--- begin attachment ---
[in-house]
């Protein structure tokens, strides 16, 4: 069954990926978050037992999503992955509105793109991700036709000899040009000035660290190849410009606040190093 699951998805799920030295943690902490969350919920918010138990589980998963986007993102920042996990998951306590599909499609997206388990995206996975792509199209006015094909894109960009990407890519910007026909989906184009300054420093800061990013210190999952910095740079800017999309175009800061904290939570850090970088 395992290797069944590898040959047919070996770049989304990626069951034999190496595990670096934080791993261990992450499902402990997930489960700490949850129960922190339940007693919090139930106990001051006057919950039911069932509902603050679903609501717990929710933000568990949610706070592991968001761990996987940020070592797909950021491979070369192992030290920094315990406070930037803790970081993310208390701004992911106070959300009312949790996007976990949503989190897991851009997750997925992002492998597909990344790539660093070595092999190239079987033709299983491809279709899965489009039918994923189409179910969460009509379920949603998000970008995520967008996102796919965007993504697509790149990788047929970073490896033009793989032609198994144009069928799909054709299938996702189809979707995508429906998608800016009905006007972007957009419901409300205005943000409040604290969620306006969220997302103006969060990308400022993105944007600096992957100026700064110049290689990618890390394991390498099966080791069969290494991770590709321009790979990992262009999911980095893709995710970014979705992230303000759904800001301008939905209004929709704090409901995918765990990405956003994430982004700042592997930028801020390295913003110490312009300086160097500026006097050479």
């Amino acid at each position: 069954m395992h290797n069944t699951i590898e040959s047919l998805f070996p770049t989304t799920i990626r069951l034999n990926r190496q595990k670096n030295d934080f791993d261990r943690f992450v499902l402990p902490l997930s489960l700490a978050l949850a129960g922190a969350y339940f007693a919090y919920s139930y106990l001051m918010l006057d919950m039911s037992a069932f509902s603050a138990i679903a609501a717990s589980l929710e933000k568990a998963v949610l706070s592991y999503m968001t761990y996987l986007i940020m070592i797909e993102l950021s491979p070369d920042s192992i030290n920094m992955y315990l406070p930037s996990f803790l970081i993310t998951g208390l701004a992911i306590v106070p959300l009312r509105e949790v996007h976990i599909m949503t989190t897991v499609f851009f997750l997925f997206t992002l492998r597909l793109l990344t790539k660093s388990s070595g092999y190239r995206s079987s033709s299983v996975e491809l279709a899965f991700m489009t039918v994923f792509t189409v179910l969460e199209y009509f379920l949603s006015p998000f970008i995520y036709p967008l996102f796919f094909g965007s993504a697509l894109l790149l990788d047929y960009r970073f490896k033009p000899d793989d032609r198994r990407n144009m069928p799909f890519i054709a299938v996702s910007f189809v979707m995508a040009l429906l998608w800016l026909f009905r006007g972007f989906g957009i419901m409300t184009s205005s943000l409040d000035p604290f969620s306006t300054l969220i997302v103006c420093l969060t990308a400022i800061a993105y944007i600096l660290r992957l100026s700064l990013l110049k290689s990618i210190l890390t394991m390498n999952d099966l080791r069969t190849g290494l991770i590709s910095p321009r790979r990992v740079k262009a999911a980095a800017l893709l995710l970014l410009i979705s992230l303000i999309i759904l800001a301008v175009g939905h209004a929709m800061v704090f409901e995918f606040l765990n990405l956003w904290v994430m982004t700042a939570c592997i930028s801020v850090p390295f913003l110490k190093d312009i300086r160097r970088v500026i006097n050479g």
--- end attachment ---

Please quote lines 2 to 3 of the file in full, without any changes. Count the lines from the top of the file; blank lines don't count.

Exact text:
């Protein structure tokens, strides 16, 4: 069954990926978050037992999503992955509105793109991700036709000899040009000035660290190849410009606040190093 699951998805799920030295943690902490969350919920918010138990589980998963986007993102920042996990998951306590599909499609997206388990995206996975792509199209006015094909894109960009990407890519910007026909989906184009300054420093800061990013210190999952910095740079800017999309175009800061904290939570850090970088 395992290797069944590898040959047919070996770049989304990626069951034999190496595990670096934080791993261990992450499902402990997930489960700490949850129960922190339940007693919090139930106990001051006057919950039911069932509902603050679903609501717990929710933000568990949610706070592991968001761990996987940020070592797909950021491979070369192992030290920094315990406070930037803790970081993310208390701004992911106070959300009312949790996007976990949503989190897991851009997750997925992002492998597909990344790539660093070595092999190239079987033709299983491809279709899965489009039918994923189409179910969460009509379920949603998000970008995520967008996102796919965007993504697509790149990788047929970073490896033009793989032609198994144009069928799909054709299938996702189809979707995508429906998608800016009905006007972007957009419901409300205005943000409040604290969620306006969220997302103006969060990308400022993105944007600096992957100026700064110049290689990618890390394991390498099966080791069969290494991770590709321009790979990992262009999911980095893709995710970014979705992230303000759904800001301008939905209004929709704090409901995918765990990405956003994430982004700042592997930028801020390295913003110490312009300086160097500026006097050479």
């Amino acid at each position: 069954m395992h290797n069944t699951i590898e040959s047919l998805f070996p770049t989304t799920i990626r069951l034999n990926r190496q595990k670096n030295d934080f791993d261990r943690f992450v499902l402990p902490l997930s489960l700490a978050l949850a129960g922190a969350y339940f007693a919090y919920s139930y106990l001051m918010l006057d919950m039911s037992a069932f509902s603050a138990i679903a609501a717990s589980l929710e933000k568990a998963v949610l706070s592991y999503m968001t761990y996987l986007i940020m070592i797909e993102l950021s491979p070369d920042s192992i030290n920094m992955y315990l406070p930037s996990f803790l970081i993310t998951g208390l701004a992911i306590v106070p959300l009312r509105e949790v996007h976990i599909m949503t989190t897991v499609f851009f997750l997925f997206t992002l492998r597909l793109l990344t790539k660093s388990s070595g092999y190239r995206s079987s033709s299983v996975e491809l279709a899965f991700m489009t039918v994923f792509t189409v179910l969460e199209y009509f379920l949603s006015p998000f970008i995520y036709p967008l996102f796919f094909g965007s993504a697509l894109l790149l990788d047929y960009r970073f490896k033009p000899d793989d032609r198994r990407n144009m069928p799909f890519i054709a299938v996702s910007f189809v979707m995508a040009l429906l998608w800016l026909f009905r006007g972007f989906g957009i419901m409300t184009s205005s943000l409040d000035p604290f969620s306006t300054l969220i997302v103006c420093l969060t990308a400022i800061a993105y944007i600096l660290r992957l100026s700064l990013l110049k290689s990618i210190l890390t394991m390498n999952d099966l080791r069969t190849g290494l991770i590709s910095p321009r790979r990992v740079k262009a999911a980095a800017l893709l995710l970014l410009i979705s992230l303000i999309i759904l800001a301008v175009g939905h209004a929709m800061v704090f409901e995918f606040l765990n990405l956003w904290v994430m982004t700042a939570c592997i930028s801020v850090p390295f913003l110490k190093d312009i300086r160097r970088v500026i006097n050479g």